Mr Walker also told the publication: “Formula for Change is absolutely fantastic. The Prime Minister has said he is ‘sad’ families are watering down formula to try and make it last longer, but again these are just words.”
Manchester’s derelict arches set to be transformed into food, drink and retail destination
The plans will transform the empty site into a trendy new hangout for tenants and working professionals
Several derelict railway arches in a forgotten corner of Manchester are set to become a new food, drink, leisure and retail destination.
The council have granted planning permission to revamp the 10 arches, located on Corporation Street in Red Bank, with the project to be undertaken by The Arch Company – which has also secured permission from Salford Council to transform a further 10 arches, located on Norton Street in the Green Quarter.
The vision is to turn the area, near Angel Meadow, into a street of arches that appeal to potential residents looking to move to a trendy area, with plenty to do, in the city.
The company has pitched the development as a plan to transform the arches into a new destination ‘for food and drink, leisure and retail businesses to occupy’, while respecting and maintaining the city’s industrial history.
Santosh Patel, from Pick Everard – the construction consultants brought into the project – said: “Manchester is famously proud of its industrial heritage, and this project not only maintains and celebrates that history, but rejuvenates it in an exciting and innovative way to bring added social value to the city’s modern landscape and its residents.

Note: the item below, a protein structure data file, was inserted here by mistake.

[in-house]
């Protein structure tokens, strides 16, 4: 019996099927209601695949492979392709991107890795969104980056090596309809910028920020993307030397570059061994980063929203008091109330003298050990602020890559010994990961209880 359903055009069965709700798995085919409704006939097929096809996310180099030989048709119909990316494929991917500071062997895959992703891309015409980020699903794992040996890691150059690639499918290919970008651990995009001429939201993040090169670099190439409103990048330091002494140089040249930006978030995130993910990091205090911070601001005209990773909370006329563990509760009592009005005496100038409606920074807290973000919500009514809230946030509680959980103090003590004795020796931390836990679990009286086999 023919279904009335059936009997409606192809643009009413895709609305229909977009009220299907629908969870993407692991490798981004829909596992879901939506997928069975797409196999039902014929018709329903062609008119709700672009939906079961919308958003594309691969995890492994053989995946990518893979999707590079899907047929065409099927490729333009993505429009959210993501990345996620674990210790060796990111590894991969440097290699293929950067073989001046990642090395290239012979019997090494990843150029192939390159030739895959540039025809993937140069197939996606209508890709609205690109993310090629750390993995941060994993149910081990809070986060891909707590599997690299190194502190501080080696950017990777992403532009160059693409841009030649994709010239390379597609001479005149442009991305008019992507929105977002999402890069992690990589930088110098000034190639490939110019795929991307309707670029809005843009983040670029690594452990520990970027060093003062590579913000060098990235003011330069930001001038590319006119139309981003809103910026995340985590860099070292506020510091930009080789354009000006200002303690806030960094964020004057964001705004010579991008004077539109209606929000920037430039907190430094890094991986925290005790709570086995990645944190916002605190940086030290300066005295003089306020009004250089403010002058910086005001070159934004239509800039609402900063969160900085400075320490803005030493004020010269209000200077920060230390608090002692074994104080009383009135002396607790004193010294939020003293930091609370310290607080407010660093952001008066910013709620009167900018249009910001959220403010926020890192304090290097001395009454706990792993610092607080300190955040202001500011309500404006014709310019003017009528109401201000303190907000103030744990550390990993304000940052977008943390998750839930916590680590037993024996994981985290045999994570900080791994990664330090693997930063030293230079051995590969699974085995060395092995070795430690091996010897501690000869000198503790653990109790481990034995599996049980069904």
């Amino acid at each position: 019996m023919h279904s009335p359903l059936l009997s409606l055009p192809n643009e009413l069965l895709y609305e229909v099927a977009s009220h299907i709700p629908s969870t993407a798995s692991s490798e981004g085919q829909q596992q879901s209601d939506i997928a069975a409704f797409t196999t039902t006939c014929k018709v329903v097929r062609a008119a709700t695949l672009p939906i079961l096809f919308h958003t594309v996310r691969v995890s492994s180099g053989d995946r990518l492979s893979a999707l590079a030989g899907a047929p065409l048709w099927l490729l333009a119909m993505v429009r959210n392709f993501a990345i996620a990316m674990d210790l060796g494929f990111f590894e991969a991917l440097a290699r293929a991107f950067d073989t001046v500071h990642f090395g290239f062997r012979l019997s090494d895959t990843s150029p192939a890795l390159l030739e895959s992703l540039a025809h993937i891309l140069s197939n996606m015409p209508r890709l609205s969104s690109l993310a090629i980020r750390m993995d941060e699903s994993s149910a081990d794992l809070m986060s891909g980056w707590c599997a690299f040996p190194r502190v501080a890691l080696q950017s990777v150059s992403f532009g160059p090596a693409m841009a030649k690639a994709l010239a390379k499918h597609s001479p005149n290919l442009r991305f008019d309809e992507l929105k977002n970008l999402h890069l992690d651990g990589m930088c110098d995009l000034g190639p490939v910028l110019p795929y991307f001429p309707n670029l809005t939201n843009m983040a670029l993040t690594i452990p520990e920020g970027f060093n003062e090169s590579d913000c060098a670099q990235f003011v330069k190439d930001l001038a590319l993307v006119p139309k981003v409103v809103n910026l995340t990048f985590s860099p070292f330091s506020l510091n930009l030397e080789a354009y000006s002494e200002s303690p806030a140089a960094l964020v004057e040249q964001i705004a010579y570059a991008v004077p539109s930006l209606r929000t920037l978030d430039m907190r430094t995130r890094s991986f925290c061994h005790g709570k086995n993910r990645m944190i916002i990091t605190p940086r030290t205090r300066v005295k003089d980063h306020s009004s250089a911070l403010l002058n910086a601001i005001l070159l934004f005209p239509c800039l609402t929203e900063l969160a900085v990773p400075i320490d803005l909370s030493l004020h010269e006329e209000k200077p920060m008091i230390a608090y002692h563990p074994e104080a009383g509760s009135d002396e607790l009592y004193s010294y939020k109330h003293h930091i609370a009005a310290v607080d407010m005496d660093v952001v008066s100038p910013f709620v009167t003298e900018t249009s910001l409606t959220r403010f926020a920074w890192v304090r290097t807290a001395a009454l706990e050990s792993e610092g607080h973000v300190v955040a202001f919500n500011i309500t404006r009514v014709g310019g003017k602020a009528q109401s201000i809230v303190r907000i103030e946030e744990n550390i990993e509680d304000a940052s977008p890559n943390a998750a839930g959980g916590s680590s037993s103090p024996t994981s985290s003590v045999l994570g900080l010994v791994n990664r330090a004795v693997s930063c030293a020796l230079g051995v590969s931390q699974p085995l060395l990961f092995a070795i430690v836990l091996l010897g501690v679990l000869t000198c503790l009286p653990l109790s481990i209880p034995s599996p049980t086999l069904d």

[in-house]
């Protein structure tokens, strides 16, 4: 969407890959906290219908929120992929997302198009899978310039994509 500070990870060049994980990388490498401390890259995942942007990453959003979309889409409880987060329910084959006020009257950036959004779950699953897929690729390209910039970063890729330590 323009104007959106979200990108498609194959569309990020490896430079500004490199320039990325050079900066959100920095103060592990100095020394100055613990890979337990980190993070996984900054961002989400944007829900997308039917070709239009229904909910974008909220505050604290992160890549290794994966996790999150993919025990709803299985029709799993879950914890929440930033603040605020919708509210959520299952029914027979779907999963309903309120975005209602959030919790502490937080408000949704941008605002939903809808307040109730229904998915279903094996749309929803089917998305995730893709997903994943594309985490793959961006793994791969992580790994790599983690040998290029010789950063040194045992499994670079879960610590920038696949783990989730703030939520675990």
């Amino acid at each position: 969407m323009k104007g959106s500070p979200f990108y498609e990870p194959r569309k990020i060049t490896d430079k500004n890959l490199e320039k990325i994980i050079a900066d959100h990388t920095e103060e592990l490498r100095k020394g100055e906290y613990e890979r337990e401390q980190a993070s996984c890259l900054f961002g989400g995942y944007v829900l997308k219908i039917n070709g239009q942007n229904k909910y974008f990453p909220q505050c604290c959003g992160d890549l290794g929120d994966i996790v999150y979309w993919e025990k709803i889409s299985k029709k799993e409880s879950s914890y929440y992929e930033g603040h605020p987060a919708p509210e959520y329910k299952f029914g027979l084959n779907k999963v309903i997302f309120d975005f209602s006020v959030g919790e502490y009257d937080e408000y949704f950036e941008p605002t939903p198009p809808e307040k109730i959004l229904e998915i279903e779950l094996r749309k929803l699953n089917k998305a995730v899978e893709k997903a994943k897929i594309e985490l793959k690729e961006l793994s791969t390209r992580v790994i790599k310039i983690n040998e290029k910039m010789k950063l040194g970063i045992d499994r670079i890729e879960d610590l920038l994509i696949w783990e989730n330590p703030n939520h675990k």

“Seeing this project to completion will bring a new offering to Manchester, further regenerating its town centre in a way that makes sense within its larger community.”
“The new spaces present a great opportunity for independent retail, restaurant, and other leisure businesses to develop in an area that will grow and thrive with them,” he added.
However, breathing new life into deteriorating Victorian railway arches will not be without its challenges as Alan Soper, studio director at SGP, highlighted that one issue on Corporation Street was ‘substantial level differences from the front to the rear of many of the units’.
He added that ‘clever design’ was needed for requirements like fire escapes — because the arches back on to the River Irk, so an exit route can only go through the front.
Mr Soper said: “By any standards, arches are not a ‘normal’ building type and each can differ considerably in height, depth and shape, realising the potential of these previously overlooked spaces takes experience and good technical know-how if we are to refurbish them to modern occupancy standards.”
“Our previous experience with old, historic or listed properties, and the ability to work within the existing building fabric, has proved invaluable in realising some of these schemes, as, too, has our technical knowledge of building regulations, particularly in relation to ventilation and fire security,” he added.
Both the Manchester and Salford arches developments form part of Project 1000, The Arch Company’s £200m plan to bring 1,000 empty or derelict spaces into use across England and Wales by 2030.